LGA 2011, also called Socket R, is a CPU socket by Intel. Released on 14 November 2011, it replaces Intel's LGA 1366 (Socket B) and LGA 1567 in the performance and high-end desktop and server platforms. The socket has 2011 protruding pins that touch contact points on the underside of the processor.
The LGA 2011 socket uses QPI to connect the CPU to additional CPUs. DMI 2.0 is used to connect the processor to the PCH. The memory controller and 40 PCI Express (PCIe) lanes are integrated on the CPU. On a secondary processor an extra ×4 PCIe interface replaces the DMI interface. As with its predecessor LGA 1366, there is no provisioning for integrated graphics. This socket supports four DDR3 or DDR4 SDRAM memory channels with up to three unbuffered or registered DIMMs per channel, as well as up to 40 PCI Express 2.0 or 3.0 lanes. LGA 2011 also has to ensure platform scalability beyond eight cores and 20 MB of cache.
The LGA 2011 socket is used by Sandy Bridge-E/EP and Ivy Bridge-E/EP processors with the corresponding X79 (E – enthusiast class) and C600-series (EP – Xeon class) chipsets. LGA 2011-1, an updated generation of the socket and the successor of LGA 1567, is used for Ivy Bridge-EX (Xeon E7 v2) CPUs, which were released in February 2014. LGA 2011-v3 (also referred to as LGA 2011-3) is another updated generation of the socket, used for Haswell-E and Haswell-EP CPUs, which were released in August and September 2014, respectively. Updated socket generations are physically similar to LGA 2011, but the used electrical signals and ILM keying prevent them from being backward compatible with older CPUs.
Intel CPU sockets use the so-called Independent Loading Mechanism (ILM) retention device that holds the CPU in place while applying an exact amount of force required for a CPU to be properly seated. As part of their design, ILMs have differently placed protrusions which are intended to mate with cutouts in CPU packagings. These protrusions, also known as ILM keying, have the purpose of preventing installation of incompatible CPUs into otherwise physically compatible sockets, and preventing ILMs to be mounted with a 180-degree rotation relative to the CPU socket.
Different variants (or generations) of the LGA 2011 socket and associated CPUs come with different ILM keying, which makes it possible to install CPUs only into generation-matching sockets. CPUs that are intended to be mounted into LGA 2011-0, LGA 2011-1 or LGA 2011-v3 sockets are all mechanically compatible regarding their dimensions and ball patternpitches, but the designations of contacts are different between generations of the LGA 2011 socket and CPUs, thus making them electrically and logically incompatible. Original LGA 2011 socket is used for Sandy Bridge-E/EP and Ivy Bridge-E/EP processors, while LGA 2011-1 is used for Ivy Bridge-EX (Xeon E7 v2) CPUs, which were released in February 2014. LGA 2011-v3 socket is used for Haswell-E and Haswell-EP CPUs, which were released in August and September 2014, respectively.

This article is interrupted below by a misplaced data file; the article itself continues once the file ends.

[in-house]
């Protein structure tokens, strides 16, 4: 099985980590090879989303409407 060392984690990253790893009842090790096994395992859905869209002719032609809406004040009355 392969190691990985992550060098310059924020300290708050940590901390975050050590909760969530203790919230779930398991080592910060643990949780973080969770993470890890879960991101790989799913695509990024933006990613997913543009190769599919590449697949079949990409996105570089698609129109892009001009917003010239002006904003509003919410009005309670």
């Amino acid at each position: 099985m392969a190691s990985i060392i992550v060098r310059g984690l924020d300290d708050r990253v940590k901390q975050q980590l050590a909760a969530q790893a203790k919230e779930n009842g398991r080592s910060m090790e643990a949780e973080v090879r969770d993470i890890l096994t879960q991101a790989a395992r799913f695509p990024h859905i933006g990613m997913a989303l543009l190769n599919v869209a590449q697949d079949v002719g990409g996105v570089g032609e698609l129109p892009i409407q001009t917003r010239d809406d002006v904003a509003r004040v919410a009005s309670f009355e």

Two types of ILM exist, with different shapes and heatsink mounting hole patterns: square ILM (80×80 mm mounting pattern), and narrow ILM (56×94 mm mounting pattern). Square ILM is the standard type, while the narrow one is alternatively available for space-constrained applications. A matching heatsink is required for each ILM type.
Information for the Intel X79 (for Desktop) and C600 series (for Workstation/Server and codenamed Romley) chipset can be found in the table below. The Romley (EP) platform was delayed approximately one quarter, allegedly due to a SAS controller bug.
The X79 appears to contain the same silicon as the C600 series, with ECS having enabled the SAS controller for one of their boards, even though SAS is not officially supported by Intel for X79.
Sandy Bridge-E, Ivy Bridge-E and Haswell-E processors are not bundled with standard air-cooled CPU coolers. Intel is offering a standard CPU cooler, and a liquid-cooled CPU cooler, which are both sold separately.
Sandy Bridge-E and Ivy Bridge-E are compatible with the X79 chipset.